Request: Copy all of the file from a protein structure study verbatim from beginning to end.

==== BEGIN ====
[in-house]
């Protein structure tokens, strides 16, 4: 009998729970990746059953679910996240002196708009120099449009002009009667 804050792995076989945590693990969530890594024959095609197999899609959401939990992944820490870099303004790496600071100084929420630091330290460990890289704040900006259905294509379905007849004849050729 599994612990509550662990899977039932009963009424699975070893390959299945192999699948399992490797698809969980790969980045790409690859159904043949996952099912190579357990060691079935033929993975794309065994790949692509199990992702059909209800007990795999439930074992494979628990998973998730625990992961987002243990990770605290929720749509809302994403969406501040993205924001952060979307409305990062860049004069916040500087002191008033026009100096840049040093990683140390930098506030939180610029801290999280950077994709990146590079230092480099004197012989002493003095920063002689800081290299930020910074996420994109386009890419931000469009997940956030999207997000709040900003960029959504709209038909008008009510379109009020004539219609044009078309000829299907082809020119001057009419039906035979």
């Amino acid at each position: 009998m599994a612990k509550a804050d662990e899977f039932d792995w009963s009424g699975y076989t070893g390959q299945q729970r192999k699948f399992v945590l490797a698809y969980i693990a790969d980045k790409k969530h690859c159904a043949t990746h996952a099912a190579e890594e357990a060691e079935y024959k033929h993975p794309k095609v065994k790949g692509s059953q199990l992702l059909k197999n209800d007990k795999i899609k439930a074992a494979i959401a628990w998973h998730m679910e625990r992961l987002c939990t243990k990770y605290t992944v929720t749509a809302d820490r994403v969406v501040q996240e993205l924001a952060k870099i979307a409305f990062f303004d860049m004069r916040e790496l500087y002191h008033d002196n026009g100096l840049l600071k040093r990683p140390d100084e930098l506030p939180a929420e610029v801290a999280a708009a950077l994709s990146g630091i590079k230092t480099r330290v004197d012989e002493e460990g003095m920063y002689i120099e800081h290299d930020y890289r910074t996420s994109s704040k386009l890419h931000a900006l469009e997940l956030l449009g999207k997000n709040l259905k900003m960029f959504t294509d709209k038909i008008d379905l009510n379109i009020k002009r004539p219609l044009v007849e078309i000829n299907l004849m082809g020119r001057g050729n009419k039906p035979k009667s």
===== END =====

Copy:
[in-house]
């Protein structure tokens, strides 16, 4: 009998729970990746059953679910996240002196708009120099449009002009009667 804050792995076989945590693990969530890594024959095609197999899609959401939990992944820490870099303004790496600071100084929420630091330290460990890289704040900006259905294509379905007849004849050729 599994612990509550662990899977039932009963009424699975070893390959299945192999699948399992490797698809969980790969980045790409690859159904043949996952099912190579357990060691079935033929993975794309065994790949692509199990992702059909209800007990795999439930074992494979628990998973998730625990992961987002243990990770605290929720749509809302994403969406501040993205924001952060979307409305990062860049004069916040500087002191008033026009100096840049040093990683140390930098506030939180610029801290999280950077994709990146590079230092480099004197012989002493003095920063002689800081290299930020910074996420994109386009890419931000469009997940956030999207997000709040900003960029959504709209038909008008009510379109009020004539219609044009078309000829299907082809020119001057009419039906035979």
């Amino acid at each position: 009998m599994a612990k509550a804050d662990e899977f039932d792995w009963s009424g699975y076989t070893g390959q299945q729970r192999k699948f399992v945590l490797a698809y969980i693990a790969d980045k790409k969530h690859c159904a043949t990746h996952a099912a190579e890594e357990a060691e079935y024959k033929h993975p794309k095609v065994k790949g692509s059953q199990l992702l059909k197999n209800d007990k795999i899609k439930a074992a494979i959401a628990w998973h998730m679910e625990r992961l987002c939990t243990k990770y605290t992944v929720t749509a809302d820490r994403v969406v501040q996240e993205l924001a952060k870099i979307a409305f990062f303004d860049m004069r916040e790496l500087y002191h008033d002196n026009g100096l840049l600071k040093r990683p140390d100084e930098l506030p939180a929420e610029v801290a999280a708009a950077l994709s990146g630091i590079k230092t480099r330290v004197d012989e002493e460990g003095m920063y002689i120099e800081h290299d930020y890289r910074t996420s994109s704040k386009l890419h931000a900006l469009e997940l956030l449009g999207k997000n709040l259905k900003m960029f959504t294509d709209k038909i008008d379905l009510n379109i009020k002009r004539p219609l044009v007849e078309i000829n299907l004849m082809g020119r001057g050729n009419k039906p035979k009667s």